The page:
The Math Node performs math operations.
- First numerical value. The trigonometric functions accept values in radians.
- Second numerical value. This value is not used in functions that accept only one parameter like the trigonometric functions, Round and Absolute.
- Add, Subtract, Multiply, Divide, Sine, Cosine, Tangent, Arcsine, Arccosine, Arctangent, Arctangent2, Power, Logarithm, Minimum, Maximum, Round, Less Than, Greater Than, Modulo, Absolute
- Limits the output to the range (0 to 1). See clamp.
- Numerical value output.
This example has one scene input by the top Render Layers node, which has a cube that is about 10 units from the camera. The bottom Render Layers node inputs a scene with a plane that covers the left half of the view and is 7 units from the camera. Both are fed through their respective Map Value nodes to divide the Z-buffer by 20 (multiply by 0.05, as shown in the Size field) and clamped to be a min/max of 0.0/1.0 respectively.
For the minimum function, the node selects those Z values where the corresponding pixel is closer to the camera; so it chooses the Z values for the plane and part of the cube. The background has an infinite Z value, so it is clamped to 1.0 (shown as white). In the maximum example, the Z values of the cube are greater than the plane, so they are chosen for the left side, but the plane Render Layers Z are infinite (mapped to 1.0) for the right side, so they are chosen.
Using Sine Function to Pulsate¶
This example has a Time node putting out a linear sequence from 0 to 1 over the course of 101 frames. At frame 25, the output value is 0.25. That value is multiplied by 2 × pi (6.28) and converted to 1.0 by the Sine function, since we all know that \(sin(2 × pi/ 4) = sin(pi/ 2) = +1.0\).
Since the sine function can put out values between (-1.0 to 1.0), the Map Value node scales that to 0.0 to 1.0 by taking the input (-1 to 1), adding 1 (making 0 to 2), and multiplying the result by one-half (thus scaling the output between 0 to 1). The default Color Ramp converts those values to a gray-scale. Thus, medium gray corresponds to a 0.0 output by the sine, black to -1.0, and white to 1.0. As you can see, \(sin(pi/ 2) = 1.0\). Like having your own visual color calculator! Animating this node setup provides a smooth cyclic sequence through the range of grays.
Use this function to vary, for example, the alpha channel of an image to produce a fading in/out effect. Alter the Z channel to move a scene in/out of focus. Alter a color channel value to make a color “pulse”.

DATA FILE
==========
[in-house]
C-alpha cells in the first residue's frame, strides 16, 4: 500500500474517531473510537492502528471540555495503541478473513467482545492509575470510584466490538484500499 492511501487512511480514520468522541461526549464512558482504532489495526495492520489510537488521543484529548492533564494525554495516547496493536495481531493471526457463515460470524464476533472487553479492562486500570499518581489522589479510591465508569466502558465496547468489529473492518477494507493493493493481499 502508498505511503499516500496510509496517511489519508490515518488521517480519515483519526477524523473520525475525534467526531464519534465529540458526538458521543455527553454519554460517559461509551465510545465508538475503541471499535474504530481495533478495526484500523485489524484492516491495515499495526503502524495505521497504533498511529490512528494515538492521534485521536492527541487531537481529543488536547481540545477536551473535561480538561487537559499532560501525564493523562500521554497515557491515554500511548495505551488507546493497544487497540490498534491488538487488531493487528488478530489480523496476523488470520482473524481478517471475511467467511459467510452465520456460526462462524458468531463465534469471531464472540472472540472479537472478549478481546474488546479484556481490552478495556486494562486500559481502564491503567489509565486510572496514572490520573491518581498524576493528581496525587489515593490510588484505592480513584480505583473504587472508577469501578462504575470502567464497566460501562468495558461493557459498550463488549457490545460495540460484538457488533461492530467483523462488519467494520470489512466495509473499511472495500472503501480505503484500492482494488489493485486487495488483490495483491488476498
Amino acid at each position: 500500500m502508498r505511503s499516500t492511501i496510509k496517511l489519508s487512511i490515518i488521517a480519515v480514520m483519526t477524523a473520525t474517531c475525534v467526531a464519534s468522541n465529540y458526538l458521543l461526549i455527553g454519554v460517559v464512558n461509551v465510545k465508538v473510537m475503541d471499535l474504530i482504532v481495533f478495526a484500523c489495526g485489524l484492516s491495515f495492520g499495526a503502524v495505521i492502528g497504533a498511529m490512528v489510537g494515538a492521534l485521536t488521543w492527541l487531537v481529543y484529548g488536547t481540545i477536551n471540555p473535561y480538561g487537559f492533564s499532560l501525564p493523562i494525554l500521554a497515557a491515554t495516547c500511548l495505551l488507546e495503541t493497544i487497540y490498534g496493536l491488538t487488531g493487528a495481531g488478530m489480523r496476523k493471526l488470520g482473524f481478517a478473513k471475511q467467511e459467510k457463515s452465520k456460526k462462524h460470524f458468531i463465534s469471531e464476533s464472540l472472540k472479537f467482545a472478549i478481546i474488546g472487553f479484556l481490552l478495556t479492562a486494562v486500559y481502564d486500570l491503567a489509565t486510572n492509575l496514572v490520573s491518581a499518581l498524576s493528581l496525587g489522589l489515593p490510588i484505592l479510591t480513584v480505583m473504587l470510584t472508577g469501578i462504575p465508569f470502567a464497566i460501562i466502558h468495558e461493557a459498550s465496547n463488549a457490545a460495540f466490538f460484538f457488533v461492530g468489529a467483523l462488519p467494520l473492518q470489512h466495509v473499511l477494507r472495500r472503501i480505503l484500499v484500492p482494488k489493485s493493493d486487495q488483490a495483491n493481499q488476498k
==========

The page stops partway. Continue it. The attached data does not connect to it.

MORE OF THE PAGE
Brightening (Scaling) a Channel¶
This example has a Math (Multiply) node increasing the luminance channel (Y) of the image to make it brighter. Note that you should use a Map Value node with min() and max() enabled to clamp the output to valid values. With this approach, you could use a logarithmic function to make a high dynamic range image. For this particular example, there is also a Bright/Contrast node that might give simpler control over brightness.
Restrict Color Selection (Posterization)¶
In this example, we restrict the color values to be one of the six values: 0, 0.2, 0.4, 0.6, 0.8, 1.
To split up a continuous range of values between 0 and 1 to certain set of values, the following function is used: \(round(x × n - 0.5) / (n - 1)\), where “n” is the number of possible output values, and “x” is the input pixel color. Read more about this function.
To implement this function in Blender, consider the node setup above. We string the math nodes into a function that takes each color (values from 0 to 1), multiplies it up by six, the desired number of divisions (values become from 0 to 6), offsets it by 0.5 (-0.5 to 5.5), rounds the value to the nearest whole number (produces 0, 1, 2, 3, 4, 5), and then divides the image pixel color by five (0.0, 0.2, 0.4, 0.6, 0.8, 1.0).
In the case of a color image, you need split it into separate RGB channels using Separate/Combine RGBA nodes and perform this operation on each channel independently.